One day, in the middle of my 8th-grade year, I come home to find my father has come to take me to live with him. Once again, I don’t even get to say goodbye. All the years I wished for him to come and get me, but I never meant like this with so much shame and sadness. My mother assures me this can be a new start for me, but I don’t know how to tell her that is the last thing that I need. It is the one thing I have had too much of. What she doesn’t understand is that no place is ever a fresh start, most of all this one. I am the same here as I was there, and after so a year or two of stubborn sameness, I am sent away again.
I’m back with my mother, back at a new school, making the same old filler friends and waiting for the cycle to repeat. Both of us are filled with anger and try as we might, home is a word I neither of us can define anymore. The truth is all these streets have begun to look the same. The same schools, the same teachers, the same kids, and the same old problems again and again. After a while, I can’t take it. I’m the only one I trust to find or keep a home, and I leave for the last time to do so.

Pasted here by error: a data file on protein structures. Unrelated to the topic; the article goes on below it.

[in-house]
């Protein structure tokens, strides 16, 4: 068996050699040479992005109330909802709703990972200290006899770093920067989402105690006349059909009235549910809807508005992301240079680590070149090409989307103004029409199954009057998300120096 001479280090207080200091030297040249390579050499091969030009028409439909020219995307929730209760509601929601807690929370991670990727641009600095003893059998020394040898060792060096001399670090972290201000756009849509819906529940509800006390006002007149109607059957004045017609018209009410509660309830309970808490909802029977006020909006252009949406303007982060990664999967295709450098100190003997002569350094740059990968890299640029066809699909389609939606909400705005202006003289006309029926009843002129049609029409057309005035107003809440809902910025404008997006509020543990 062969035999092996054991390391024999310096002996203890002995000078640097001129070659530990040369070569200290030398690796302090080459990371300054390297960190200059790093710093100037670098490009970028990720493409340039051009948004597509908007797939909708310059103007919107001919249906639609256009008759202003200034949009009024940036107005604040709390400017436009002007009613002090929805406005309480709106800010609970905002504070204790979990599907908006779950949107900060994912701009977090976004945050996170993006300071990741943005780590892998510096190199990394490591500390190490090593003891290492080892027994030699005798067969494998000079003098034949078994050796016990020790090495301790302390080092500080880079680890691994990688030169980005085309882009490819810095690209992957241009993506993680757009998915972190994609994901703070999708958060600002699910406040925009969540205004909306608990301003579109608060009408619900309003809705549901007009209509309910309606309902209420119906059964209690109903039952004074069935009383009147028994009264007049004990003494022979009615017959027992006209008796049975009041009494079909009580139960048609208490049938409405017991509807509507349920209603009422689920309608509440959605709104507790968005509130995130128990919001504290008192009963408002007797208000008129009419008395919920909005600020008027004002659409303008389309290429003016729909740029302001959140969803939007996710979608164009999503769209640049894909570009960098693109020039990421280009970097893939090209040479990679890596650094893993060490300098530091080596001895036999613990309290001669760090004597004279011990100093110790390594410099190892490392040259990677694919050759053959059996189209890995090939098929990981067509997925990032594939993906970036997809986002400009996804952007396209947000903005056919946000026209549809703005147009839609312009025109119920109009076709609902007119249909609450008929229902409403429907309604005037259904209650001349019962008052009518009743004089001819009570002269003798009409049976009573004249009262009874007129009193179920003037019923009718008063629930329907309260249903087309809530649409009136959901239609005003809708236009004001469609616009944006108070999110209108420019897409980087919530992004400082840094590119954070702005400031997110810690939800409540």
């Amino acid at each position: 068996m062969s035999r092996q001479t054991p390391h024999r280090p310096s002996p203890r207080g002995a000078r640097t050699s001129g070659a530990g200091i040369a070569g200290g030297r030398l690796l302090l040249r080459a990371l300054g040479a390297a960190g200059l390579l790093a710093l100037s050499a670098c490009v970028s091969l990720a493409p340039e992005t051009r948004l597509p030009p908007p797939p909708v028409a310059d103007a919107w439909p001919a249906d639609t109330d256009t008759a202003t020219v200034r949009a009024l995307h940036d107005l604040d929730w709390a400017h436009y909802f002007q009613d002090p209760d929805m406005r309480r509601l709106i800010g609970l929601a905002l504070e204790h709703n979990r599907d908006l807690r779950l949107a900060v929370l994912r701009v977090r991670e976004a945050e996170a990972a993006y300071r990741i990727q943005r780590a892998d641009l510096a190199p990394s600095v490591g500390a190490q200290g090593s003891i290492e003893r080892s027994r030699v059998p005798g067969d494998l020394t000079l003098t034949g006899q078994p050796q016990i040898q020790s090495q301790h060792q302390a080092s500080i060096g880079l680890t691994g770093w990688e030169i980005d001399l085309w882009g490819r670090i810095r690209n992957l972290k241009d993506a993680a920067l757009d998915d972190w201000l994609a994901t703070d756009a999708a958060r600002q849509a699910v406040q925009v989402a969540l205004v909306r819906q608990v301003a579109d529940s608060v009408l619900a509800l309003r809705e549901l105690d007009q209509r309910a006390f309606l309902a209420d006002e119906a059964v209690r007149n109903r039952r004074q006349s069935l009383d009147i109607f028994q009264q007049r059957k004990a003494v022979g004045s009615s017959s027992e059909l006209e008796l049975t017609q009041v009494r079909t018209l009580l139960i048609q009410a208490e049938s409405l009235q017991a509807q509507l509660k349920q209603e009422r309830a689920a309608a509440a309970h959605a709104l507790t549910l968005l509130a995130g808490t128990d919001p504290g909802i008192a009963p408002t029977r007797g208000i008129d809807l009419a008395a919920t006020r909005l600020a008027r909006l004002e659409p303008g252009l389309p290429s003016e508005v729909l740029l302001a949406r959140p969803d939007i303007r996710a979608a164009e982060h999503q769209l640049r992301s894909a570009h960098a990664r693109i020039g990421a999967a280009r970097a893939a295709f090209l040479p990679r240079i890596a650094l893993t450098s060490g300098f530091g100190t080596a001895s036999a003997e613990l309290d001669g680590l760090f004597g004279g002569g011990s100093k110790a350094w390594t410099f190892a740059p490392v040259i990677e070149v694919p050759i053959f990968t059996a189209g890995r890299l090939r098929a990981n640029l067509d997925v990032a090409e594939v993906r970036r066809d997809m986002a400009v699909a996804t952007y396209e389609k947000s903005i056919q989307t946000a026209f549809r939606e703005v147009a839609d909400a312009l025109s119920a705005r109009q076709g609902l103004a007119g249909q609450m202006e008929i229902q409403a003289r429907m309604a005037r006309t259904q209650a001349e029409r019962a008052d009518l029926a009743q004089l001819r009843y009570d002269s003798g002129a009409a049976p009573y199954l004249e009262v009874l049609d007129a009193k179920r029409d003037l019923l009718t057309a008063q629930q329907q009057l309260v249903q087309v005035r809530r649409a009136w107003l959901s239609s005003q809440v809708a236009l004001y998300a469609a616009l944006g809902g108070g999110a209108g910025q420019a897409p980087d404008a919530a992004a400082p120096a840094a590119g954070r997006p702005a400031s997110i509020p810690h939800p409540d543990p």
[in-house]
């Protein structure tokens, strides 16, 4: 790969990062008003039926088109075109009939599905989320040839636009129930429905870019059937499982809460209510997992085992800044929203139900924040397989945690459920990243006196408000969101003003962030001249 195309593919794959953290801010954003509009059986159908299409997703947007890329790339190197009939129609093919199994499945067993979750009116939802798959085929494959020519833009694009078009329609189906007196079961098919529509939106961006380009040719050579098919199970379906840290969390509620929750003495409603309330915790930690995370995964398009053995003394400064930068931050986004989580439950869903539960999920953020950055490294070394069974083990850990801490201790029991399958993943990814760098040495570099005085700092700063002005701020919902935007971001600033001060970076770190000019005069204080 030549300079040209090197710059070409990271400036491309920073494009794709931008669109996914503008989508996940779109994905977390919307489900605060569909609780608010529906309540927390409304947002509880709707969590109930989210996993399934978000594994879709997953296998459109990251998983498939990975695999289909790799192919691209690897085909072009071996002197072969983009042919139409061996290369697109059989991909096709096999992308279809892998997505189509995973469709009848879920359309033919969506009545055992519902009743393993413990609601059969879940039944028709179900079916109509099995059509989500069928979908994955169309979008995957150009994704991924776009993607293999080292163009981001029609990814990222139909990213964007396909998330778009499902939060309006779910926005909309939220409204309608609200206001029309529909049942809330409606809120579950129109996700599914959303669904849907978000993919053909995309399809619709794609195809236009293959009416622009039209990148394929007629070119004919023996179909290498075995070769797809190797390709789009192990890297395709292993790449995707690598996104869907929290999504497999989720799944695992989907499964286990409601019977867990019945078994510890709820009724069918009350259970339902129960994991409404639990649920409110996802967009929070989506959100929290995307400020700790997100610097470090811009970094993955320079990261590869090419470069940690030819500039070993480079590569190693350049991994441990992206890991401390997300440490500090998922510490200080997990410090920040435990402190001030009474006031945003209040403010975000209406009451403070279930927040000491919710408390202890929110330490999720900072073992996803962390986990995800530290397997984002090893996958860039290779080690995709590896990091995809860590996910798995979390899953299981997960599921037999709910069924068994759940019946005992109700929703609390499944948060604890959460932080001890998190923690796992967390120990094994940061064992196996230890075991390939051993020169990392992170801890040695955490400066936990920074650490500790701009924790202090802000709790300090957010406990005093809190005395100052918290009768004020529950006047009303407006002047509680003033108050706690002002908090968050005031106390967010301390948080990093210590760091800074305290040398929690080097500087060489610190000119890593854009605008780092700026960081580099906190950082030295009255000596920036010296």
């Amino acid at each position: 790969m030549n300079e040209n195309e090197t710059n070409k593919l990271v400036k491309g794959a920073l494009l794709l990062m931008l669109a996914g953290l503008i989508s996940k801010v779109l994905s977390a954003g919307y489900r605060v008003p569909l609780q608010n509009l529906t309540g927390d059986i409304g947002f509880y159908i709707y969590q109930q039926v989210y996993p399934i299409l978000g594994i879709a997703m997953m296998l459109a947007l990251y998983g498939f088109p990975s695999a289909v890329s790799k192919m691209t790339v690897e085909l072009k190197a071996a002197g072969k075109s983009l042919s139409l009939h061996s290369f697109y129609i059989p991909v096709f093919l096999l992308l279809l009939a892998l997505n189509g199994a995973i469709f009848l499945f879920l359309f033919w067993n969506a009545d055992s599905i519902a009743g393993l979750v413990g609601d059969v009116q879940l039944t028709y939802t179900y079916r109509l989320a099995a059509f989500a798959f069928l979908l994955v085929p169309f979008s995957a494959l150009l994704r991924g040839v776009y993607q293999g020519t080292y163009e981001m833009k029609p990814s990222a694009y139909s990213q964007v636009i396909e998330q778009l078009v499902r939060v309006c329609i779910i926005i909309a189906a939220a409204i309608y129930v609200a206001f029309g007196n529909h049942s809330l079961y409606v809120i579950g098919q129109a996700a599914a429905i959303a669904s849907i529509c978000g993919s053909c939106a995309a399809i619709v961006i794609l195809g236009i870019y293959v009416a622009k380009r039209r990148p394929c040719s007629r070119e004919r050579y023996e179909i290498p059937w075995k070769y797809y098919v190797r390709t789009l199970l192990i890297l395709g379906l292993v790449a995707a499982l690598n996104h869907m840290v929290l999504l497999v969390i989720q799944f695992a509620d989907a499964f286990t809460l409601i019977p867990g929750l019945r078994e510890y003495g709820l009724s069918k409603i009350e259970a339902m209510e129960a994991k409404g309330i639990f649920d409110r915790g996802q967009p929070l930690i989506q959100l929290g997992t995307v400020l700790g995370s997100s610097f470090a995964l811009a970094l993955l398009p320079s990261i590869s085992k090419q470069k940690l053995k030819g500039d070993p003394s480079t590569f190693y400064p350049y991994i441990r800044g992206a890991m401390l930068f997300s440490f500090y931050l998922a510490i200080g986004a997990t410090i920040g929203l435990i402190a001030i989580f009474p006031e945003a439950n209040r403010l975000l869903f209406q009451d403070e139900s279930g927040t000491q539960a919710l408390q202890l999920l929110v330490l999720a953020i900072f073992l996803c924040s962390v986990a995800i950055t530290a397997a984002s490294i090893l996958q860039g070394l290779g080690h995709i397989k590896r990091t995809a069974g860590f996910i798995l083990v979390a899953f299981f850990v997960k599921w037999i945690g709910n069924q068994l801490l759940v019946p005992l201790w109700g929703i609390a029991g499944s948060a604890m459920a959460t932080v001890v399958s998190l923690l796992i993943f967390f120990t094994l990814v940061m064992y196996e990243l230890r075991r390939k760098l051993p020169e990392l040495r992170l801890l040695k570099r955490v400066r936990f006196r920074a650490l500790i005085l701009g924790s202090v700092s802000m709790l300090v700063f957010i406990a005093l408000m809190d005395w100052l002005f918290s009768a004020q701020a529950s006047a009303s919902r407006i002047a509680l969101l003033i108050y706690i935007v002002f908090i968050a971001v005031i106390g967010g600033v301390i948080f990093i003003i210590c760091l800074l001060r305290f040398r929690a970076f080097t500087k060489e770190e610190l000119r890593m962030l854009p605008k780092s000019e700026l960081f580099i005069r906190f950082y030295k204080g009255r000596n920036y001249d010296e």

This is the first place I live without either of my parents and where I begin to understand what a home could be, though I understand this one could never be mine. I’m staying with an aunt and her two daughters near the same age as me. They become like sisters and show me what it means to be a normal teenager. This must be the “fresh start” my mom was always talking about. She never said, or maybe never knew, that a fresh start has to mean letting go of the last place and establishing a new thought pattern and allowing a new dynamic. A feat too large for us to accomplish together.
Potomac and Quinten
Two streets, the distance between which I walk every day to see my girlfriend. On Potomac, I share an apartment with my father. This is not my home, but just the place where I keep my things. Paradoxically, on Quinten street, the townhome at the end of the row in what used to be an old military base, where none of my things are, becomes the place where I feel safe and warm. I spend more and more time there and years later when the city tears the row down to make room for a medical complex I will mourn its absence.